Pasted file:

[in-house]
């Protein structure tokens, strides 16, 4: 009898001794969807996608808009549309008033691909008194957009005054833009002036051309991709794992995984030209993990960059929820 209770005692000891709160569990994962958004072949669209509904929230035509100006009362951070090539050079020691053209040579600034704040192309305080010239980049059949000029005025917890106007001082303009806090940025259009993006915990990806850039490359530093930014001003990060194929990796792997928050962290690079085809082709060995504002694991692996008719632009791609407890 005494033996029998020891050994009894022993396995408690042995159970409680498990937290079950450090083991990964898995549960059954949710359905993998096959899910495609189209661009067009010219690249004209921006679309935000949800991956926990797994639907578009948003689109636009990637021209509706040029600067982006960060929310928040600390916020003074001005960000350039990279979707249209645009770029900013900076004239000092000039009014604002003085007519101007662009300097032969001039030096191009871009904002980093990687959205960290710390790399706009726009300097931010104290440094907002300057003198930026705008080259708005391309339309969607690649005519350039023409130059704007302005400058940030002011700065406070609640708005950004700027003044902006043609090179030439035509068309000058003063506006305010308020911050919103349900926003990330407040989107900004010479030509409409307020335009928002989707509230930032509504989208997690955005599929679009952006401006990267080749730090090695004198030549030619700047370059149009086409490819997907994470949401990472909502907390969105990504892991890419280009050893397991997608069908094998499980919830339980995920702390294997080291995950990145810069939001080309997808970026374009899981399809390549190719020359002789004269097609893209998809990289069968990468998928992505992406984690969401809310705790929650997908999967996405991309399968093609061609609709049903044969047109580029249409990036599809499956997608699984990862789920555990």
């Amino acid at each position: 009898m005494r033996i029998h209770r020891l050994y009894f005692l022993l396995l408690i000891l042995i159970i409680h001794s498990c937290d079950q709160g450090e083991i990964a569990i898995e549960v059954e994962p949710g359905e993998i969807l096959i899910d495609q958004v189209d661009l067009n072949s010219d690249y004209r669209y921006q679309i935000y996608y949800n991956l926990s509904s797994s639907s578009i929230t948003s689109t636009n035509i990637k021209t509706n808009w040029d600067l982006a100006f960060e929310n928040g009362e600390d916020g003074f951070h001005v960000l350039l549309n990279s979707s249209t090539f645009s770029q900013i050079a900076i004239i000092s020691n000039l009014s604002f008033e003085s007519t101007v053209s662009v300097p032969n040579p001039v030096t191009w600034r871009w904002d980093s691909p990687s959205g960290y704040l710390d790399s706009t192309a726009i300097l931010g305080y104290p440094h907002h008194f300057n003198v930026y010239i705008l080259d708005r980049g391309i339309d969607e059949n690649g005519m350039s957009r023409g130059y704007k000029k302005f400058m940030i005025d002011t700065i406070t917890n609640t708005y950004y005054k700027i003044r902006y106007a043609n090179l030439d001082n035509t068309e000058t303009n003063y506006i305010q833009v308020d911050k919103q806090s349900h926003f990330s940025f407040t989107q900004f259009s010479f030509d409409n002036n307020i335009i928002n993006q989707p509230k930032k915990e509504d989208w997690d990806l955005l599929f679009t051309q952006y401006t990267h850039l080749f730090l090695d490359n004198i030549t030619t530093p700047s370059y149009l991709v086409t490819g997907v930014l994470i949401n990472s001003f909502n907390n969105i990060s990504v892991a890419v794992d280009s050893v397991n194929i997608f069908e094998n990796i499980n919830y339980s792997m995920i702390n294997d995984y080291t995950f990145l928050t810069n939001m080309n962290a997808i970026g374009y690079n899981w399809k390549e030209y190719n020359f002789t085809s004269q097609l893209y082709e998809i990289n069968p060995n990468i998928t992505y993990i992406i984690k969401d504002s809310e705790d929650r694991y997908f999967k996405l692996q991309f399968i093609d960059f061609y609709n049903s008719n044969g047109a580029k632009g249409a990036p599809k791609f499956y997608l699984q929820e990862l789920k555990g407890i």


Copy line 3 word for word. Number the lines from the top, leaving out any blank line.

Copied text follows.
């Amino acid at each position: 009898m005494r033996i029998h209770r020891l050994y009894f005692l022993l396995l408690i000891l042995i159970i409680h001794s498990c937290d079950q709160g450090e083991i990964a569990i898995e549960v059954e994962p949710g359905e993998i969807l096959i899910d495609q958004v189209d661009l067009n072949s010219d690249y004209r669209y921006q679309i935000y996608y949800n991956l926990s509904s797994s639907s578009i929230t948003s689109t636009n035509i990637k021209t509706n808009w040029d600067l982006a100006f960060e929310n928040g009362e600390d916020g003074f951070h001005v960000l350039l549309n990279s979707s249209t090539f645009s770029q900013i050079a900076i004239i000092s020691n000039l009014s604002f008033e003085s007519t101007v053209s662009v300097p032969n040579p001039v030096t191009w600034r871009w904002d980093s691909p990687s959205g960290y704040l710390d790399s706009t192309a726009i300097l931010g305080y104290p440094h907002h008194f300057n003198v930026y010239i705008l080259d708005r980049g391309i339309d969607e059949n690649g005519m350039s957009r023409g130059y704007k000029k302005f400058m940030i005025d002011t700065i406070t917890n609640t708005y950004y005054k700027i003044r902006y106007a043609n090179l030439d001082n035509t068309e000058t303009n003063y506006i305010q833009v308020d911050k919103q806090s349900h926003f990330s940025f407040t989107q900004f259009s010479f030509d409409n002036n307020i335009i928002n993006q989707p509230k930032k915990e509504d989208w997690d990806l955005l599929f679009t051309q952006y401006t990267h850039l080749f730090l090695d490359n004198i030549t030619t530093p700047s370059y149009l991709v086409t490819g997907v930014l994470i949401n990472s001003f909502n907390n969105i990060s990504v892991a890419v794992d280009s050893v397991n194929i997608f069908e094998n990796i499980n919830y339980s792997m995920i702390n294997d995984y080291t995950f990145l928050t810069n939001m080309n962290a997808i970026g374009y690079n899981w399809k390549e030209y190719n020359f002789t085809s004269q097609l893209y082709e998809i990289n069968p060995n990468i998928t992505y993990i992406i984690k969401d504002s809310e705790d929650r694991y997908f999967k996405l692996q991309f399968i093609d960059f061609y609709n049903s008719n044969g047109a580029k632009g249409a990036p599809k791609f499956y997608l699984q929820e990862l789920k555990g407890i």